For our family, the past three months have been a time that we’ve had less opportunity to spend time with my husband, Jim, because he has been on his busiest work rotation.
On the very last day of his rotation, we were waiting for Jim to return from work before starting dinner. As we waited that day, he kept on getting delayed. All of us were tired from the day and hungry for dinner (also a bit crabby).
A recent conversation with my friend Marta kept coming to mind. After two months of not having dinner with her husband, she said, “I realized that the very experience of not being able to spend so much time together makes this waiting for another real. Instead of distracting my son from the fact that my husband is not around, this can be the starting point to show and experience what waiting is.”
Marta’s words kept coming to mind, however, and challenged me to live that evening differently and to encourage my kids to do so too. So as our expected dinner hour came and went and my daughter Lia asked why we were not eating, I told her that yes, it was hard to wait, but that we were waiting for someone we know and love to come so that we could share dinner together. I said, “Remember who we’re waiting for — think of dad and of how much it will mean to him to see that we were expecting him, how much more beautiful it will be to eat all together.” I commented too that the tiredness and hunger were still there but that they took on a new meaning, filled with the presence of a person we love and know very well.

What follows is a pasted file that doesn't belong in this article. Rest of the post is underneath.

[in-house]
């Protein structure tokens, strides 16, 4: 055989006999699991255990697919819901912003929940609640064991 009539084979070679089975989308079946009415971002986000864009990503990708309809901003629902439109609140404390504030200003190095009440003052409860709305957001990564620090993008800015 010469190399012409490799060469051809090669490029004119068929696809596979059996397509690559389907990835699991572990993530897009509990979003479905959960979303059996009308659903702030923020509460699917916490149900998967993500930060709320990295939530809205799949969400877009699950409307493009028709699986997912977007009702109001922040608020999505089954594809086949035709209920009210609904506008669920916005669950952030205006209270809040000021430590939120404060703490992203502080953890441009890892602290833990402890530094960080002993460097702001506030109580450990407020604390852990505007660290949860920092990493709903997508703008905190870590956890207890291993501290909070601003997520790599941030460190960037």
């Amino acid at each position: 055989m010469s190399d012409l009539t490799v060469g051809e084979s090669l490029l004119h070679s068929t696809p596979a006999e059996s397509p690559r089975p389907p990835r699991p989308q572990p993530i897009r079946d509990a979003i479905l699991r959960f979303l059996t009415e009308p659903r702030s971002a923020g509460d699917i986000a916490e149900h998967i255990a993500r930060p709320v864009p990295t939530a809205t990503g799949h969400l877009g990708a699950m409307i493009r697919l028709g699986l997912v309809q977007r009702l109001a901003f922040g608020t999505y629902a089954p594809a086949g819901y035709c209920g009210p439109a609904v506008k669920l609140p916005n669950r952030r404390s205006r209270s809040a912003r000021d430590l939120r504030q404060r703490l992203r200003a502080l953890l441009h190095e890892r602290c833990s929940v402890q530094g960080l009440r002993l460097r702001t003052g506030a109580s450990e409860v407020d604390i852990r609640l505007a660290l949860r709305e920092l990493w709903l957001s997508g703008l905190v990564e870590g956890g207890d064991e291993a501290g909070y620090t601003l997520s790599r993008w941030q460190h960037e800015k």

When Jim finally did arrive to find the table set and the food uneaten, he was very moved and we were all ready to receive him and sit down to dinner. Although the meal was simple, it was beautiful because we had lived the preparation and waiting together. Instead of just eating when we were hungry, we awaited my husband and were more aware of the gift of time together.
I was amazed at the difference and at how much more satisfying that experience was than perhaps our usual way of waiting and sharing dinner. The difference was that we lived those moments filled with the very concrete presence of my husband and their father.
Another friend recently made a distinction that struck me very much and that I think is key to living Advent in a new and truer way:
The season of Advent must not be understood as a time of waiting for a feast day to come at the end, but a privileged time dedicated to living with deeper maturity, more frequent memory, immersed in the sacred. (It is not only about Jesus coming but Jesus here among us now).
The simple experience I recounted about dinner that day shows me that it corresponds more to do the usual things with memory. It also makes me want to live all my circumstances with a new awareness, that is, filled with the memory of the One who sustains me and gives me everything.
Stephanie Stokman is a part of the Well-Read Mom team. She resides in Madison, WI with her husband and four young children.
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